In this season, we see her chomping at the bit to do more, to have more. Her best friend is a reluctant superhero who acts as a PI. Her boyfriend is an award-winning journalist who’d been on-the-ground in warzones. And she’s a former child star with a talk show, trying to transition to meaningful investigative work and watching her ratings drop because of it.
Eventually, it’s like she cracks from the pressure. Then she really starts going overboard, doing whatever it takes to feel like she can be the hero she wants to be.
Relationships and Consequences
In season one, Jess and Trish’s friendship felt like a deeply supportive one. By the end of season two, it’s downright destructive—and what’s really amazing, is that this is a natural progression. The seeds for where it all went wrong were there even back when everything was great.
Trish was always pushing Jessica to be more heroic because it’s who she wants to be, but feels like she can’t without the advantage of Jess’ powers. But Jess just wants to be left alone with her (rather unhealthy) mechanisms of dealing with her traumas. In this season, that dynamic explodes.
Even Malcolm—Jess’ much better put together employee, former mind-control induced drug addiction notwithstanding—loses it with the constant exposure to their messes. Poor man just wants a supportive friendship network. But unfortunately, around Jess and Trish, he has to be the sole stabilizing force, and it’s too much to ask.
The ending was satisfying too. This season was really personal for Jessica, rubbing all of her flaws in her face. The resolution came with real consequences for her and her friends, creating fissures in their relationships that will take time to overcome, if they’re ever overcome at all. But it also closed on a note of hope, that Jessica—who’s been a train wreck for so long—might finally start trying to move her life forward.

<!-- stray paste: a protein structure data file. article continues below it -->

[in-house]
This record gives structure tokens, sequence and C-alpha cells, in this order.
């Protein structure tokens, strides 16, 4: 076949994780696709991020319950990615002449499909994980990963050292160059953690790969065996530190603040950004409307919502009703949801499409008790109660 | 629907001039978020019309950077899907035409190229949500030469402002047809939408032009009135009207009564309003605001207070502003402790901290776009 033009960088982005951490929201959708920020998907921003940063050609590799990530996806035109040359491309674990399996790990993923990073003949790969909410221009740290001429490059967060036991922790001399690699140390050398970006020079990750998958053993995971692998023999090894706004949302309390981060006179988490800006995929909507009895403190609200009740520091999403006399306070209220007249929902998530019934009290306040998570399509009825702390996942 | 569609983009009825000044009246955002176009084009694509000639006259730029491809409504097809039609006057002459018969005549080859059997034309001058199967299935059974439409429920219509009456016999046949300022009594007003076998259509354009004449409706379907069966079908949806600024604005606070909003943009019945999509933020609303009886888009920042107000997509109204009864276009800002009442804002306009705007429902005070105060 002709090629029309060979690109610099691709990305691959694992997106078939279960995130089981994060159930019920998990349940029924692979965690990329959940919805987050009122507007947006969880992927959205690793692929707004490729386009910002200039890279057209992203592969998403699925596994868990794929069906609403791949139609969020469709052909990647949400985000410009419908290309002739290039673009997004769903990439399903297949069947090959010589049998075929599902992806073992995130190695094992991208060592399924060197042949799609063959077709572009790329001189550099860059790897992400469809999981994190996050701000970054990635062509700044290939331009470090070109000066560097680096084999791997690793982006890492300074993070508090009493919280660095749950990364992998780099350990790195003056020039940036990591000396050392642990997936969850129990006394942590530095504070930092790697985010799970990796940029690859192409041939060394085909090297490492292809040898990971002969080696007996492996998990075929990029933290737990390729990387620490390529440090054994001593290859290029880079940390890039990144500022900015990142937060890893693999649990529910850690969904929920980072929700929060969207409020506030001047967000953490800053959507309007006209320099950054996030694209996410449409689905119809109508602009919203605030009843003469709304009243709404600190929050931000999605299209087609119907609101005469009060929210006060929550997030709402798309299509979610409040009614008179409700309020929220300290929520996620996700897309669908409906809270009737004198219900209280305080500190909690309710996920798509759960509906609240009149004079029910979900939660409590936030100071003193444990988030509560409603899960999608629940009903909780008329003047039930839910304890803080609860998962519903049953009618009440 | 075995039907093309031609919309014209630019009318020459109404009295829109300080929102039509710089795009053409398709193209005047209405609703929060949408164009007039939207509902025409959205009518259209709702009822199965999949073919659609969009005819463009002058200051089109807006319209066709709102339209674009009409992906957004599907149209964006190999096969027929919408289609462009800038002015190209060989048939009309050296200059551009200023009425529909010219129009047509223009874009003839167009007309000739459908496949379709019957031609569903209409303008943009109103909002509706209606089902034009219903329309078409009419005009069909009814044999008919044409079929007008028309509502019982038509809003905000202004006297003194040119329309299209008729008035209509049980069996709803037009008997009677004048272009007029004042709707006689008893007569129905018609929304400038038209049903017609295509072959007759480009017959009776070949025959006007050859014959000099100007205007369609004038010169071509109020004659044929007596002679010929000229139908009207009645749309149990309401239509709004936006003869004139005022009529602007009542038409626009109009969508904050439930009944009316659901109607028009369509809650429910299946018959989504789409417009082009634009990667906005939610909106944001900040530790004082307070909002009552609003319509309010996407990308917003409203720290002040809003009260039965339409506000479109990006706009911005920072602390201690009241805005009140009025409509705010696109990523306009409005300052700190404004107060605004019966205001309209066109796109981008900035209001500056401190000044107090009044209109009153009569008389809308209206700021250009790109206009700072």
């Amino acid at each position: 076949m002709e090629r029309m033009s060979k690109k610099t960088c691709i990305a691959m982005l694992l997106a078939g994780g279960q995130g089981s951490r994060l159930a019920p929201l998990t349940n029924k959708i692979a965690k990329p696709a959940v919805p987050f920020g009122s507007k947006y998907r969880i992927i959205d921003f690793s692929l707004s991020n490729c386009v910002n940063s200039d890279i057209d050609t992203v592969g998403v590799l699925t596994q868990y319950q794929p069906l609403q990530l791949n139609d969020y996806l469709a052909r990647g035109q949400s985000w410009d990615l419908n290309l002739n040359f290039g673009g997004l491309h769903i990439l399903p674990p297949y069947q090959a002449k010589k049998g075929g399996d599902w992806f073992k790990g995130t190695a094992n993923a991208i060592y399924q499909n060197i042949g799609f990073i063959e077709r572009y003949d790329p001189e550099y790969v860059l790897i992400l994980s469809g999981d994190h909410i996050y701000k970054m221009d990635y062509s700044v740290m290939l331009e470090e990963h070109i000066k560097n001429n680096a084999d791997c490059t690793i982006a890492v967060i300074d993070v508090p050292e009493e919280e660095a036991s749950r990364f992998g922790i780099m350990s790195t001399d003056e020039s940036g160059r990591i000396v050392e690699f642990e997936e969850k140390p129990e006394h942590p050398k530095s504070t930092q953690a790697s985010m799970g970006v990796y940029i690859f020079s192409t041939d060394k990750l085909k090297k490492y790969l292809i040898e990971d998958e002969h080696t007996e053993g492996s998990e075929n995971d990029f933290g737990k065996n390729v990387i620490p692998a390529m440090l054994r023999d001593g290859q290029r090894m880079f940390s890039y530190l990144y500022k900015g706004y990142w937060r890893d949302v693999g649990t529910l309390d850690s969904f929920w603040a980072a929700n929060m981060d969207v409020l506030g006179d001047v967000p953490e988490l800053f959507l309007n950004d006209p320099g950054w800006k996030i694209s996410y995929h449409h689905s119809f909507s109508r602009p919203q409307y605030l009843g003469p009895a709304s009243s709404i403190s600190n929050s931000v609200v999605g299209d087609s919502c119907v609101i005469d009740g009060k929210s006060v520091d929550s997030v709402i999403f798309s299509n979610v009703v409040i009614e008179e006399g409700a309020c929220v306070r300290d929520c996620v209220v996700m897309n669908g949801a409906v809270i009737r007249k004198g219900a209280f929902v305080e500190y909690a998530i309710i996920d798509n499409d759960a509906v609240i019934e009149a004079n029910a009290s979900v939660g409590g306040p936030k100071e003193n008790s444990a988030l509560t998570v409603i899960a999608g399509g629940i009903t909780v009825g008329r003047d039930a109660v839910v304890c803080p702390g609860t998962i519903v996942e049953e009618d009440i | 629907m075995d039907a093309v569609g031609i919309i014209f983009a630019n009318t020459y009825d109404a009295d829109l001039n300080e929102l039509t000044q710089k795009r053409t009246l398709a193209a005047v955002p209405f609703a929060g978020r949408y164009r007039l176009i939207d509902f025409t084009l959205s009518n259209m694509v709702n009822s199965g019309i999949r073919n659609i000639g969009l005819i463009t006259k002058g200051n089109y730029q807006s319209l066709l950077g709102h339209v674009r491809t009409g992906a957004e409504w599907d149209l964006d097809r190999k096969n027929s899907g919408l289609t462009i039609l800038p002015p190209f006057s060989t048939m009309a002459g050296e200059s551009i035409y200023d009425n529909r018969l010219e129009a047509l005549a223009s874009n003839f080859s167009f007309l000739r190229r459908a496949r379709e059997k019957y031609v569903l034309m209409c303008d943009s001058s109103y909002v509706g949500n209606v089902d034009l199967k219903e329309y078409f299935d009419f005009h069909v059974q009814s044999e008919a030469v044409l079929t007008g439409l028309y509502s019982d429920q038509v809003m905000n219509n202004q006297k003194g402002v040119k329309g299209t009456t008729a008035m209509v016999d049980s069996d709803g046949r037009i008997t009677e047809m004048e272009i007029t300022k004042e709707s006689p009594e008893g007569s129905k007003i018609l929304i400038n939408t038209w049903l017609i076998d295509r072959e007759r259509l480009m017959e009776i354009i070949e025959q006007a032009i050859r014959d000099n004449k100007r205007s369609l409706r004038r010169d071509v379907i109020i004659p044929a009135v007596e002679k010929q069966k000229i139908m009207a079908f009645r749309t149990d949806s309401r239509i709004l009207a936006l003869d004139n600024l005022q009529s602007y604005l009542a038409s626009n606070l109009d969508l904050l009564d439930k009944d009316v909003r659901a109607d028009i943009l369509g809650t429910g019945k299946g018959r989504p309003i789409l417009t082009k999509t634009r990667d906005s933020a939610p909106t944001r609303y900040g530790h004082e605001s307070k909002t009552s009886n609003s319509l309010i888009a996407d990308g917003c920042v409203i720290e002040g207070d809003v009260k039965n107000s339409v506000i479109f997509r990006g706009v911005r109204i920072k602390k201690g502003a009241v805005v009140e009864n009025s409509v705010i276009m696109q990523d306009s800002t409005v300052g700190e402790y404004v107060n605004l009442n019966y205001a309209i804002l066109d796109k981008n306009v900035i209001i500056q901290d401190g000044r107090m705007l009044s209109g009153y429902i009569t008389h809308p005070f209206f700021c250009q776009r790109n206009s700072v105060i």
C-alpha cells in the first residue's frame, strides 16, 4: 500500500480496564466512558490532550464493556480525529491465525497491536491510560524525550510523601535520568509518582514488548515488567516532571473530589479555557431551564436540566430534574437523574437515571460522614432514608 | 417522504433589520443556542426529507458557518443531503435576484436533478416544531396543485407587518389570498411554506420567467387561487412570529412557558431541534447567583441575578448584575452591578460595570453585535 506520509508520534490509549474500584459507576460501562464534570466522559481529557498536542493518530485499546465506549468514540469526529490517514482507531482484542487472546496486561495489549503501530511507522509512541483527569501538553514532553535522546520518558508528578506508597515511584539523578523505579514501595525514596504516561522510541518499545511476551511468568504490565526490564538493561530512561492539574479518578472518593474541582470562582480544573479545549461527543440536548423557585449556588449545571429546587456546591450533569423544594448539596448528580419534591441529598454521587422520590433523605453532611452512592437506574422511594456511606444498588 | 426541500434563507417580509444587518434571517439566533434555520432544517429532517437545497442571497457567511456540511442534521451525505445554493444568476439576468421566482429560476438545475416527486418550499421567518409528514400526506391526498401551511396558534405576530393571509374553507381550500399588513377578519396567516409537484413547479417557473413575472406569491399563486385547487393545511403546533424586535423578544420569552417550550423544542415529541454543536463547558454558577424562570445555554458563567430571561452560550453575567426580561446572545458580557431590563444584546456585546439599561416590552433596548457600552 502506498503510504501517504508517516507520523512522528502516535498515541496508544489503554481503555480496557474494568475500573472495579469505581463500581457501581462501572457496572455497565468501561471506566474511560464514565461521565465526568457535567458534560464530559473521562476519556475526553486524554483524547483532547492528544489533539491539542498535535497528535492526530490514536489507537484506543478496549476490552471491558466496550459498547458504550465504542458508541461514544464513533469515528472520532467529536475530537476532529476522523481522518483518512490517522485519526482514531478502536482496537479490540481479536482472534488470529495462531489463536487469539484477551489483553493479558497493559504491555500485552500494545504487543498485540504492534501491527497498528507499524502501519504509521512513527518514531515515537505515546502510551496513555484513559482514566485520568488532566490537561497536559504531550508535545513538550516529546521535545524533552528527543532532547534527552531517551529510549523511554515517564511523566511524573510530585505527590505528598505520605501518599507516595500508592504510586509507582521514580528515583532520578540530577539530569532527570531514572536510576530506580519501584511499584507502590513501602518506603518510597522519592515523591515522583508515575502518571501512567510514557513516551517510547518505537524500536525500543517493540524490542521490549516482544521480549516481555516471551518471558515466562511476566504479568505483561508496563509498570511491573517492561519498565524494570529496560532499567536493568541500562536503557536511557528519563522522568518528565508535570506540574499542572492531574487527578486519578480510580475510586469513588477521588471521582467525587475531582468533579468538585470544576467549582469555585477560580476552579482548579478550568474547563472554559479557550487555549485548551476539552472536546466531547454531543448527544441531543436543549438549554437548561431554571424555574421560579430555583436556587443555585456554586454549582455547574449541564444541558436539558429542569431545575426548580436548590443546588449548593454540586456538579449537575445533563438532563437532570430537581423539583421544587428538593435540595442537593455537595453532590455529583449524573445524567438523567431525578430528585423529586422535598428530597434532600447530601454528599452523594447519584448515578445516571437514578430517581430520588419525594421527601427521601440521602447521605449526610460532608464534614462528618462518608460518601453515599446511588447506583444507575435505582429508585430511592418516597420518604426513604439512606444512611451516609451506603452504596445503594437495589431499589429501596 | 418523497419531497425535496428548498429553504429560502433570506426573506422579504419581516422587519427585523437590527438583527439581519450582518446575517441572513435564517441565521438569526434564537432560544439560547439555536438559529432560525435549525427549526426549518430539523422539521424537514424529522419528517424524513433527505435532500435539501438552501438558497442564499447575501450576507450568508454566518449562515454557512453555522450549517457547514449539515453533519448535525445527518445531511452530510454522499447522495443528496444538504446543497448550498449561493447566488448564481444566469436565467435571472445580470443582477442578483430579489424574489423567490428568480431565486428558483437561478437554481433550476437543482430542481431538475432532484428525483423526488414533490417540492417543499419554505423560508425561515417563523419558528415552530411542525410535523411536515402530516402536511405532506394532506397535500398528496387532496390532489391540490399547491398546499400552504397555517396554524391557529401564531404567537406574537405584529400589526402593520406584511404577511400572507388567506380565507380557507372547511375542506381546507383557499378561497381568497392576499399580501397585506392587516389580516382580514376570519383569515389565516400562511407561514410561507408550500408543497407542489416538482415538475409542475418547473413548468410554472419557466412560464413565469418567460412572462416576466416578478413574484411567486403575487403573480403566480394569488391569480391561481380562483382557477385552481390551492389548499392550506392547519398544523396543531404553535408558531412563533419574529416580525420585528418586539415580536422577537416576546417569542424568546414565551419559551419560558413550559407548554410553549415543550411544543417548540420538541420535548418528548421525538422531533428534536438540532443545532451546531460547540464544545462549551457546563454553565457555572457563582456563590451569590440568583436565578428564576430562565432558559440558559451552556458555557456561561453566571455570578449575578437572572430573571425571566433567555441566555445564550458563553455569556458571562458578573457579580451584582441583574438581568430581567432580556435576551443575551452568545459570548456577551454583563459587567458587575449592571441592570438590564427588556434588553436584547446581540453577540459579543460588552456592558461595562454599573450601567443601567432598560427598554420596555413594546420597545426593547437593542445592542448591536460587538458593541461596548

And I really want to see that.
Rant concerning a scene that bothered me:
There’s this one single scene that disparages an autoimmune disorder (celiac disease). The show uses radio show host Trish as a vehicle here, having her interview the author of a book on gluten. In the middle of the interview, she goes on a tirade, asking how many people die from celiac disease and whether its worse than war or sexual assault. And the show treats her as outburst as correct, rewarding her character with an interview for a news position in response to it.
Which, what? Why?
There are plenty of things in this world that are generally (and I do mean generally rather than absolutely) more debilitating than deadly, that no one is dismissive of. Even acute rather than chronic conditions. No one calls medicine to treat the common cold a waste of time. No one says that food poisoning ‘doesn’t matter’. But because celiac disease is related to gluten, which just happens to be culturally associated with a dietary fad, it becomes an acceptable target? That moment makes Trish look every bit as shallow as she’s accusing others of being.
Good science note:
Jess acknowledges that the drug she used to knock a guy out could potentially have killed him. I’ve addressed this before in my “Handling Medicines Without the Proper Understanding of Dosage” post, and I’m happy to see Jessica Jones take a more realistic approach, where it is outright stated that this is not a safe thing to do.